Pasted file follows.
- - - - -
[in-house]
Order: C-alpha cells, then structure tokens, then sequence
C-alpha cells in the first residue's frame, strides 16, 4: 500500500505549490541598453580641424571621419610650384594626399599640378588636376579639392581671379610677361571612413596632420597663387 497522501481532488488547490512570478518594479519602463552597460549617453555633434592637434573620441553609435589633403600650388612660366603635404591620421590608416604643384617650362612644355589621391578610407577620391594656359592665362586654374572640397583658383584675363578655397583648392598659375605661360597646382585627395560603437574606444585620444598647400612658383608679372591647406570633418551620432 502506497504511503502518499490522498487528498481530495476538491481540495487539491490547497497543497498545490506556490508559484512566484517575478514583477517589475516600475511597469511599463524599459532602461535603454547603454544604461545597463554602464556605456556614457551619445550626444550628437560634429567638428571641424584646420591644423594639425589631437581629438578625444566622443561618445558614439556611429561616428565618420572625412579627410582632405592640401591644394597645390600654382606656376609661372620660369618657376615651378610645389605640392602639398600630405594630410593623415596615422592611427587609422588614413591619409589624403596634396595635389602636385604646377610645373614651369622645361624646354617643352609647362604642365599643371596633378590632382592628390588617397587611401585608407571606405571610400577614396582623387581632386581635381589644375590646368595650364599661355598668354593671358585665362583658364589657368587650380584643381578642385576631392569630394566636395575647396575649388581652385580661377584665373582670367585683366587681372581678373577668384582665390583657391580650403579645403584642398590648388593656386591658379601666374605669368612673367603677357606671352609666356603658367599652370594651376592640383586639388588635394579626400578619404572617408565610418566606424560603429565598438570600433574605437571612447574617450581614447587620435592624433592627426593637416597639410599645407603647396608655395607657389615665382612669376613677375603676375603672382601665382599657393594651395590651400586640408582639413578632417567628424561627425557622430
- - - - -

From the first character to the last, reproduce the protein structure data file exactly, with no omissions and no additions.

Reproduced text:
[in-house]
Order: C-alpha cells, then structure tokens, then sequence
C-alpha cells in the first residue's frame, strides 16, 4: 500500500505549490541598453580641424571621419610650384594626399599640378588636376579639392581671379610677361571612413596632420597663387 497522501481532488488547490512570478518594479519602463552597460549617453555633434592637434573620441553609435589633403600650388612660366603635404591620421590608416604643384617650362612644355589621391578610407577620391594656359592665362586654374572640397583658383584675363578655397583648392598659375605661360597646382585627395560603437574606444585620444598647400612658383608679372591647406570633418551620432 502506497504511503502518499490522498487528498481530495476538491481540495487539491490547497497543497498545490506556490508559484512566484517575478514583477517589475516600475511597469511599463524599459532602461535603454547603454544604461545597463554602464556605456556614457551619445550626444550628437560634429567638428571641424584646420591644423594639425589631437581629438578625444566622443561618445558614439556611429561616428565618420572625412579627410582632405592640401591644394597645390600654382606656376609661372620660369618657376615651378610645389605640392602639398600630405594630410593623415596615422592611427587609422588614413591619409589624403596634396595635389602636385604646377610645373614651369622645361624646354617643352609647362604642365599643371596633378590632382592628390588617397587611401585608407571606405571610400577614396582623387581632386581635381589644375590646368595650364599661355598668354593671358585665362583658364589657368587650380584643381578642385576631392569630394566636395575647396575649388581652385580661377584665373582670367585683366587681372581678373577668384582665390583657391580650403579645403584642398590648388593656386591658379601666374605669368612673367603677357606671352609666356603658367599652370594651376592640383586639388588635394579626400578619404572617408565610418566606424560603429565598438570600433574605437571612447574617450581614447587620435592624433592627426593637416597639410599645407603647396608655395607657389615665382612669376613677375603676375603672382601665382599657393594651395590651400586640408582639413578632417567628424561627425557622430